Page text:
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Dutch Officials May Be Banned from Using AI Software

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By Erika John - - 5 Mins Read
Official sitting on a desk; artificial intelligence and legal concept
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As the potential of generative AI continues to grow, governments worldwide are navigating the delicate balance between encouraging innovation and ensuring safety and fair use through AI regulations.


Meanwhile, joining this pursuit, the Netherlands aims to establish a comprehensive framework for the responsible utilization of AI technology within its government sectors.


Additionally, a partnership between the Dutch Authority for Digital Infrastructure and UNESCO's Social and Human Sciences Sector will closely examine AI design processes to ensure alignment with EU regulations as a whole.


Netherlands AI Regulation


The Netherlands' proactive stance on AI regulation aligns with UNESCO's efforts to support countries meeting the EU AI Act's benchmarks.


Thus, by categorizing AI use cases based on their associated risks, the act introduces rules concerning data privacy and risk assessments before allowing their availability on public markets.


Meanwhile, UNESCO is already assisting over 50 European countries to comply with these standards.


Gabriela Ramos, Assistant-Director General for Social and Human Sciences at UNESCO, emphasizes that the AI regulation discourse is not merely about technology but rather encompasses vital societal considerations.


AI Use Cases in Government


Recognizing the potential benefits and challenges of generative AI technology, the Dutch government has taken a cautious approach.


State Secretary Alexandra van Huffelen's proposal to temporarily ban the use of AI software, such as chatbots ChatGPT and image manipulators Dall-E and Midjourney, within government operations is significant.


Van Huffelen
Van Huffelen | YT


This decision stems from concerns surrounding privacy infringements and copyright violations.


Thus, research conducted by the office of State Attorney Pels Rijken and the Dutch Data Protection Authority revealed that non-contracted generative AI applications do not currently comply adequately with Dutch privacy and copyright legislation.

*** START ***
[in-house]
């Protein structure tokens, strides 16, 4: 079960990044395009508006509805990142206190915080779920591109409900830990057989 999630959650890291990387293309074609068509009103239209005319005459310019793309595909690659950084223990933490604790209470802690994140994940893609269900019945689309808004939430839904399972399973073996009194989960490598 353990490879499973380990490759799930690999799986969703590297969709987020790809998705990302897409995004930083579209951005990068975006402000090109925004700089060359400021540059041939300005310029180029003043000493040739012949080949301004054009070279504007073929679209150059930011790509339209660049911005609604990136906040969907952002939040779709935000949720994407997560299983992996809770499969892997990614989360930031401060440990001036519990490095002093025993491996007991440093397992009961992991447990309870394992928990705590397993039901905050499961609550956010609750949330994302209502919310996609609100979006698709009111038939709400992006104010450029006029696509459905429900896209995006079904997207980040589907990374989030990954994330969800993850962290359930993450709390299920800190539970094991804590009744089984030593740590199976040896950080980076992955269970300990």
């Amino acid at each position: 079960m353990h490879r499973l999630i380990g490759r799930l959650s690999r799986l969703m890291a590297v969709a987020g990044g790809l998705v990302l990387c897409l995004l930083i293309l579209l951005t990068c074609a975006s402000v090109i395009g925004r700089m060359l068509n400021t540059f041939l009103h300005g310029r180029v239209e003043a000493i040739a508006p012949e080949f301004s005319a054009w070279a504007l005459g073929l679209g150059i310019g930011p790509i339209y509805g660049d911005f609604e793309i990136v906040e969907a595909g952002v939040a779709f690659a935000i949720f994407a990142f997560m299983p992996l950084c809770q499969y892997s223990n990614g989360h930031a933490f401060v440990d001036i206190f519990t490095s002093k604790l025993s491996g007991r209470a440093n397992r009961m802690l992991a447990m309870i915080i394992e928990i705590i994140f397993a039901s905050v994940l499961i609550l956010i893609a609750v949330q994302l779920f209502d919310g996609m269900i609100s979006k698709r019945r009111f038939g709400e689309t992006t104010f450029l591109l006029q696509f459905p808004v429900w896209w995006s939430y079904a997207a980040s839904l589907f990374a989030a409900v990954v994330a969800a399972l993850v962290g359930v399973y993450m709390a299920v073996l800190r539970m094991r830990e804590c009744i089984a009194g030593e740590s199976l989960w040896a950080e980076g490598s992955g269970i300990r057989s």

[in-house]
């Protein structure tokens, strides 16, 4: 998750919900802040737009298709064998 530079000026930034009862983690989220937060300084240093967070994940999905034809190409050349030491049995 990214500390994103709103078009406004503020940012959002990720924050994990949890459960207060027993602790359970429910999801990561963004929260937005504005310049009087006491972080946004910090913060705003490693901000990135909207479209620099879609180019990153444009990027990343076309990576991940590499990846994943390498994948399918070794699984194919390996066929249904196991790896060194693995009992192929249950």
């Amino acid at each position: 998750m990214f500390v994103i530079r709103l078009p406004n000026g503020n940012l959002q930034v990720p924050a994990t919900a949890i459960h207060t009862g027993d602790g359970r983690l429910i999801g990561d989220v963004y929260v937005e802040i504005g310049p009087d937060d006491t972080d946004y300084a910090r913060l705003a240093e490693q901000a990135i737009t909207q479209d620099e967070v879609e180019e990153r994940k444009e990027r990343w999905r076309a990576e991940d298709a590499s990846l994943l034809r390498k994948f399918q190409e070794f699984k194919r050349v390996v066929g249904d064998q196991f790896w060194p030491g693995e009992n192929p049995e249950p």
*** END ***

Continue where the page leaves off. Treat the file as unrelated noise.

A key concern cited by Van Huffelen revolves around the questionable treatment of authors' rights by major AI software providers like Google and OpenAI.


Transparency regarding sources became paramount as chatbots and image AI models like ChatGPT and Bard were trained using vast amounts of copyrighted materials.


Additionally, generative AI applications possess the potential to extract sensitive information during user interactions, heightening anxieties over privacy.


The AI program's responses hold the power to influence decisions about individuals, posing further challenges.


Despite these reservations, Van Huffelen maintains her interest in exploring the safe utilization of generative AI within government services.


“A generative AI application can also derive very sensitive information from the interaction with the user," she said


She envisions conducting a series of experiments to evaluate the technology's viability and impact. By mid-2024, the Dutch government plans to conclude these pilot projects and subsequently develop guidelines to ensure responsible AI deployment.


Additionally, a training program will be implemented to equip civil servants with the necessary knowledge and skills, which sounds like a good idea.




As governments strive to strike the right balance between harnessing the productive potential of AI and protecting citizens' rights, the Netherlands is actively working towards establishing robust regulations for AI implementation in the public sector.


By collaborating with UNESCO and adhering to EU guidelines, the country aims to cultivate an environment that seeks the benefits of AI while mitigating potential risks.